“We think the cells themselves are actively playing a role in calcification. If we can figure out how, we can start thinking about treatments that could stop them from what they’re doing.”- Kristen Billiar, Department Head and Professor of Biomedical Engineering
WORCESTER, Mass. (PRWEB) January 30, 2020
Worcester Polytechnic Institute (WPI) researcher Kristen Billiar has been awarded a $154,000 grant from the American Heart Association to determine how cell death leads to calcium deposits in heart tissue that cause aortic valves to fail.
The two-year project will involve laboratory experiments with cells grown in flat and three-dimensional shapes, and it will aim to discover ways to interrupt the process that leads to calcification and heart valve disease. The incidence and severity of aortic valve calcifications increase with age, and there is no way to cure the disease. Instead, a patient typically undergoes surgery to repair or replace the valve.
“We don’t know why calcific nodules form, but one of the things correlated with it is programmed cell death,” said Billiar, who is professor and head of the department of biomedical engineering. “We can use engineering techniques in reproducible experiments and see calcium depositing in cells like it does in valves. Now we want to know, what are the mechanisms involved in that?”
Programmed cell death, also known as apoptosis, is a normal process in which a cell self-destructs and breaks apart in the body in a controlled way that avoids an immune response. Some researchers hypothesize that the remnants of apoptotic cells serve as aggregation sites for calcium in the cusps of aortic valves, leading to nodules that interfere with the normal opening and closing of the valve in a pumping heart. The aortic valve is the final valve in the heart, opening so that blood can leave the heart and begin its journey through the body.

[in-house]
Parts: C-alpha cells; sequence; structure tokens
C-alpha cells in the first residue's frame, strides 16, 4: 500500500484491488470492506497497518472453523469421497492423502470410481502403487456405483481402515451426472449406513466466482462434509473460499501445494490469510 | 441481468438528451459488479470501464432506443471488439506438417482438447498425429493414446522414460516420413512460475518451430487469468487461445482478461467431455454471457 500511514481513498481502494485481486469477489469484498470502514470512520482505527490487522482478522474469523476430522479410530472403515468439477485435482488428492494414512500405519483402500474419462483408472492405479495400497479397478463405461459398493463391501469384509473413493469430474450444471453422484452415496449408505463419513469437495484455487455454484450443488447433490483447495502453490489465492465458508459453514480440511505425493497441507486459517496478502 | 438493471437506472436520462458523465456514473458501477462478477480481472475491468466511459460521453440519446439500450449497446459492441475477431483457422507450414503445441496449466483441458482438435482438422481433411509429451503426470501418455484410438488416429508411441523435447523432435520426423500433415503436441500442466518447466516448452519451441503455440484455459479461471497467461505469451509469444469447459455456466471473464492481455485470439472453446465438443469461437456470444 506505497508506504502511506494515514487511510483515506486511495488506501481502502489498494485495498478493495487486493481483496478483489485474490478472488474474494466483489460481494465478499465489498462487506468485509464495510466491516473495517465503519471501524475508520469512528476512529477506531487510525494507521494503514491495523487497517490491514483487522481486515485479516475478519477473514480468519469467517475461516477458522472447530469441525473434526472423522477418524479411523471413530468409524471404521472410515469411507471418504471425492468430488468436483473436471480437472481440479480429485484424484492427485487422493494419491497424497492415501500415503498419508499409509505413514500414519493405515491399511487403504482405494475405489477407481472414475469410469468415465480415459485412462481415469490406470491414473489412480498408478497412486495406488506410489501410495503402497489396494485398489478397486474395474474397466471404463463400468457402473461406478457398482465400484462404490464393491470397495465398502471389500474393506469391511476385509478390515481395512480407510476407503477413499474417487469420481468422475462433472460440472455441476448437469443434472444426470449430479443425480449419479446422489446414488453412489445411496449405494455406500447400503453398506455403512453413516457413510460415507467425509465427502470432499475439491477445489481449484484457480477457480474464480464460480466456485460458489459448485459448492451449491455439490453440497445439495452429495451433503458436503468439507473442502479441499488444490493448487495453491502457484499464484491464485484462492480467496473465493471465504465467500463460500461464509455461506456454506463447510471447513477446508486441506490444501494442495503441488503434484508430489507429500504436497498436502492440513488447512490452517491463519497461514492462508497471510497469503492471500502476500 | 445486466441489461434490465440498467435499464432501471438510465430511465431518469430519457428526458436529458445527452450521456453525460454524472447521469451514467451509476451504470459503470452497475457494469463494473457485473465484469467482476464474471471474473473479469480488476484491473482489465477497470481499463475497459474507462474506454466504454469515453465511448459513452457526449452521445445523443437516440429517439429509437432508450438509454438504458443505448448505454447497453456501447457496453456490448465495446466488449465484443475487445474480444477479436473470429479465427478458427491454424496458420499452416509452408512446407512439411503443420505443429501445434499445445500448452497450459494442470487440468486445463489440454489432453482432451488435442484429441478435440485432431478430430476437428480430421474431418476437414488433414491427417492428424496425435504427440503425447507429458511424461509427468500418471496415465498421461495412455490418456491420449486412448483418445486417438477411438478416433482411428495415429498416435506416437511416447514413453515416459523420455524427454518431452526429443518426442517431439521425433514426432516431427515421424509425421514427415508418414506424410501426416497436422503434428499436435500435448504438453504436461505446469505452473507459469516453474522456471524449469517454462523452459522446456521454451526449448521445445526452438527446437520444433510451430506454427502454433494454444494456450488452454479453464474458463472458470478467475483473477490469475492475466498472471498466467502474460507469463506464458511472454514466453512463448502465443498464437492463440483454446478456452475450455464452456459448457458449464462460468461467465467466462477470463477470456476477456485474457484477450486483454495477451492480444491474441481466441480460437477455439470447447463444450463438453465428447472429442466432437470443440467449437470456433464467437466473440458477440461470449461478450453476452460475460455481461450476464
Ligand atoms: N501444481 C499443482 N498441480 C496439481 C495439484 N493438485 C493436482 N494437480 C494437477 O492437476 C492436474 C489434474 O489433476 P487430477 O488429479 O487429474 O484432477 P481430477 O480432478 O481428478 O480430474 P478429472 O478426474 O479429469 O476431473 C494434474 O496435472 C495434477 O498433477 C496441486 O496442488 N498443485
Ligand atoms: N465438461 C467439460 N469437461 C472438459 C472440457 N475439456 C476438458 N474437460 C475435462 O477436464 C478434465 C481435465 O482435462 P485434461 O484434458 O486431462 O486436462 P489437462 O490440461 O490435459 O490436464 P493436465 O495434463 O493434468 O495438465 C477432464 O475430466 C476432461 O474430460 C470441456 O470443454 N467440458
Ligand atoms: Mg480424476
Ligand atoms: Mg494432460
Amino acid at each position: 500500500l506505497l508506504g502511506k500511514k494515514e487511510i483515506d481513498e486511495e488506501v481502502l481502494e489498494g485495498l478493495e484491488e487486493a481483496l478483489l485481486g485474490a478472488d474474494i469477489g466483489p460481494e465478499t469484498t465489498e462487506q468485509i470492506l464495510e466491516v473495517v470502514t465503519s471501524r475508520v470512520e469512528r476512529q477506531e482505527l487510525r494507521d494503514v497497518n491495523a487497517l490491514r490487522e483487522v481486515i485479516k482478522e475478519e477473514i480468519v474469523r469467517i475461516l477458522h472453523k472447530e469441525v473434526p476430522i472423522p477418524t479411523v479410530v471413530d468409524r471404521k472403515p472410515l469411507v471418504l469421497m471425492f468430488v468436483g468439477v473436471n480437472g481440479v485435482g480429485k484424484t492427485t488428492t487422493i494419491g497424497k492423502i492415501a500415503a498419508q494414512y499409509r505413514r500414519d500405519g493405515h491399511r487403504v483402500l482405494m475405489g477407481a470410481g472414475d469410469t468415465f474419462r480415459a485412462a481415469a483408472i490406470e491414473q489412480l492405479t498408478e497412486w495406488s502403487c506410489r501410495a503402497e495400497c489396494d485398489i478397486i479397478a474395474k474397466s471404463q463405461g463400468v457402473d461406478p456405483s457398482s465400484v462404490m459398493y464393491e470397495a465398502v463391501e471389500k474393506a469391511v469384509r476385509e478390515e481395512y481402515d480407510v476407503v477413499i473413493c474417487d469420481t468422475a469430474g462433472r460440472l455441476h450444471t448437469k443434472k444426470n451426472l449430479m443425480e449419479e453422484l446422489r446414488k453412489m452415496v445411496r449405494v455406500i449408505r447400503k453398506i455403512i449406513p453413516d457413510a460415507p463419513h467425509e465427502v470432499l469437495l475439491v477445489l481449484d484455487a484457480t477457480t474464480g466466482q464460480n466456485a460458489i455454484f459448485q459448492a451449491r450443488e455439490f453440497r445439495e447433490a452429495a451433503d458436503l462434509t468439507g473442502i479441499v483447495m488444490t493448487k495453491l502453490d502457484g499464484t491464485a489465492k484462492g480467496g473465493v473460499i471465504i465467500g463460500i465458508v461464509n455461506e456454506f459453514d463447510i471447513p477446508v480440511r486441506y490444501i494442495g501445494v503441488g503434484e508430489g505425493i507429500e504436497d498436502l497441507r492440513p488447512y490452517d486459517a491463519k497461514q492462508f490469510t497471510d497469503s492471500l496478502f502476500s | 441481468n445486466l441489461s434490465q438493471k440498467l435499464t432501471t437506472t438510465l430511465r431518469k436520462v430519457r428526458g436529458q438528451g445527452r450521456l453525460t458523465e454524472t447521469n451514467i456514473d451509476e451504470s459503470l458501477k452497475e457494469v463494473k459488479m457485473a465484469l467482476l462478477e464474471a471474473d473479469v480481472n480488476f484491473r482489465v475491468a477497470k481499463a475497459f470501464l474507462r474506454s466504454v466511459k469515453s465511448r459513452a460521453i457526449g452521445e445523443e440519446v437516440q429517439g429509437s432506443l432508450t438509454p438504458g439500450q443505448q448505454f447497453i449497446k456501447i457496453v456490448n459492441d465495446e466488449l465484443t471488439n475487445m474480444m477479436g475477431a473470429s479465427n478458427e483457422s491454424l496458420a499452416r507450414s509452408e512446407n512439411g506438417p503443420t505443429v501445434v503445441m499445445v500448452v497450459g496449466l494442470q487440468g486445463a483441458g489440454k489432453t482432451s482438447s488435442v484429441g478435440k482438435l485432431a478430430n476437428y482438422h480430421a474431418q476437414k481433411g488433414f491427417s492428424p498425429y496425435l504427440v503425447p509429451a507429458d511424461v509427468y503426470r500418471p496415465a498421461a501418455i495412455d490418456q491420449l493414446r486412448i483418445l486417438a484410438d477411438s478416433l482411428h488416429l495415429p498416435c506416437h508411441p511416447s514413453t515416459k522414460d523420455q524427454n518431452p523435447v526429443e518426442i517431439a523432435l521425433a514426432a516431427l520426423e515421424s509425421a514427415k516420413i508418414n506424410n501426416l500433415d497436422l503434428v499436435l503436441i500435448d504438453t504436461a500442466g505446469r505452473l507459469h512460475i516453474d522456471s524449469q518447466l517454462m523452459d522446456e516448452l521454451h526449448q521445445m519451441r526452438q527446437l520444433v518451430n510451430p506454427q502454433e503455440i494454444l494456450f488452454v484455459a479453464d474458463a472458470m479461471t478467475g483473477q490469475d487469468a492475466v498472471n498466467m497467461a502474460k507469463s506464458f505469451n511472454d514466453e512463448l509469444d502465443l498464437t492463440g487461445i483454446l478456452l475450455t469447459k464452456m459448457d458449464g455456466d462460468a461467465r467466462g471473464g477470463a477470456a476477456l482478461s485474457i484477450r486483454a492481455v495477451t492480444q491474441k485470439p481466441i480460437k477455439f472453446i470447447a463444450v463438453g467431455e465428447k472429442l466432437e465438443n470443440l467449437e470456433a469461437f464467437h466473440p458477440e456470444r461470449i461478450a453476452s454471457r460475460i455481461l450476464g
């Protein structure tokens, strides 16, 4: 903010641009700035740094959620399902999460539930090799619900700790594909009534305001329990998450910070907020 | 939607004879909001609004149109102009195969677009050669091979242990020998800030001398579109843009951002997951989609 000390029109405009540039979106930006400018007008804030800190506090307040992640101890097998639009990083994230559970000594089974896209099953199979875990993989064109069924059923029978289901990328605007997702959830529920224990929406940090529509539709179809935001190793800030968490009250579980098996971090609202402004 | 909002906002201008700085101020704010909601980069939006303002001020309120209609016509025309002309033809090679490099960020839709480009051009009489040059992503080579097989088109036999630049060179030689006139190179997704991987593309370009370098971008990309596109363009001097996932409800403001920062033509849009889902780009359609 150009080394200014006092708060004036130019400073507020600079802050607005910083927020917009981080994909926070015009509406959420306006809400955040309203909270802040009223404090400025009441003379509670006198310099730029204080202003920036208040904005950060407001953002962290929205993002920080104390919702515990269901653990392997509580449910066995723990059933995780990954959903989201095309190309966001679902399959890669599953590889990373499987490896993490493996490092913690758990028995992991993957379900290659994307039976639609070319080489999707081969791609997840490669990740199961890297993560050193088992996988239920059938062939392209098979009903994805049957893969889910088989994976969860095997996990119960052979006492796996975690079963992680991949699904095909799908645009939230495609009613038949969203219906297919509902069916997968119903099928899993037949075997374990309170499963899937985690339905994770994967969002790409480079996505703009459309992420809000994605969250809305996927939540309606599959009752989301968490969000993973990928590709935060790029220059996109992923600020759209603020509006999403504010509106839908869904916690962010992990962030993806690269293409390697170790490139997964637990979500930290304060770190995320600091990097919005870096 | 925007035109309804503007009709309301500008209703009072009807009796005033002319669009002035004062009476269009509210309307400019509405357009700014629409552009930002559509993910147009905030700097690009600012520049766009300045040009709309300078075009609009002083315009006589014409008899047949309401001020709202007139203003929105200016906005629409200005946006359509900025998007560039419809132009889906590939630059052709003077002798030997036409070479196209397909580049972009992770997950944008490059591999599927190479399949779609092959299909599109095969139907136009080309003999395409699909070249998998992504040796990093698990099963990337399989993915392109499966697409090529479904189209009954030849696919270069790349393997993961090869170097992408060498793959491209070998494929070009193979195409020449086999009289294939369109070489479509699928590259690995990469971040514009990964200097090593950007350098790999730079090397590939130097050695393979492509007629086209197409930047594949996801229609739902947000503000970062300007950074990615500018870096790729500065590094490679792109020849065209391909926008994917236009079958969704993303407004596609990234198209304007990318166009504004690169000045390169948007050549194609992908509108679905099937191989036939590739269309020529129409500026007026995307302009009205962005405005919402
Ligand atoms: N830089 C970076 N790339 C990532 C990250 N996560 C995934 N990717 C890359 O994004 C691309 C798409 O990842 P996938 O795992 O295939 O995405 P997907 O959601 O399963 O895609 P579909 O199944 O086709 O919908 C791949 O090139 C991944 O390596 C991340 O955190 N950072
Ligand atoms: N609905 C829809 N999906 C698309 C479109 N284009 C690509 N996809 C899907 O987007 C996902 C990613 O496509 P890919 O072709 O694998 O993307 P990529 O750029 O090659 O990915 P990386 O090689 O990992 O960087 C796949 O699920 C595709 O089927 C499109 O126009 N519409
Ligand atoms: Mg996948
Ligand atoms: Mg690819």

Billiar, whose research has focused on the way groups of cells mechanically pull on each other in the body, will measure calcification in animal heart cells cultured flat on gels. He also will develop a way to show calcification in tiny spherical groups of cells and investigate how calcifications form on apoptotic bodies.
“We think the cells themselves are actively playing a role in calcification,” Billiar said. “If we can figure out how, we can start thinking about treatments that could stop them from what they’re doing.”
WPI graduate student Mahvash Jebeli will work on the project with Billiar, who expects the program to ultimately provide research opportunities for more than a dozen undergraduates under WPI’s project-based curriculum.
About Worcester Polytechnic Institute
WPI, the global leader in project-based learning, is a distinctive, top-tier technological university founded in 1865 on the principle that students learn most effectively by applying the theory learned in the classroom to the practice of solving real-world problems. Recognized by the National Academy of Engineering with the 2016 Bernard M. Gordon Prize for Innovation in Engineering and Technology Education, WPI’s pioneering project-based curriculum engages undergraduates in solving important scientific, technological, and societal problems throughout their education and at more than 50 project centers around the world. WPI offers more than 50 bachelor’s, master’s, and doctoral degree programs across 14 academic departments in science, engineering, technology, business, the social sciences, and the humanities and arts. Its faculty and students pursue groundbreaking research to meet ongoing challenges in health and biotechnology; robotics and the internet of things; advanced materials and manufacturing; cyber, data, and security systems; learning science; and more. http://www.wpi.edu
Colleen Bamford Wamback, Associate Director of Public Relations
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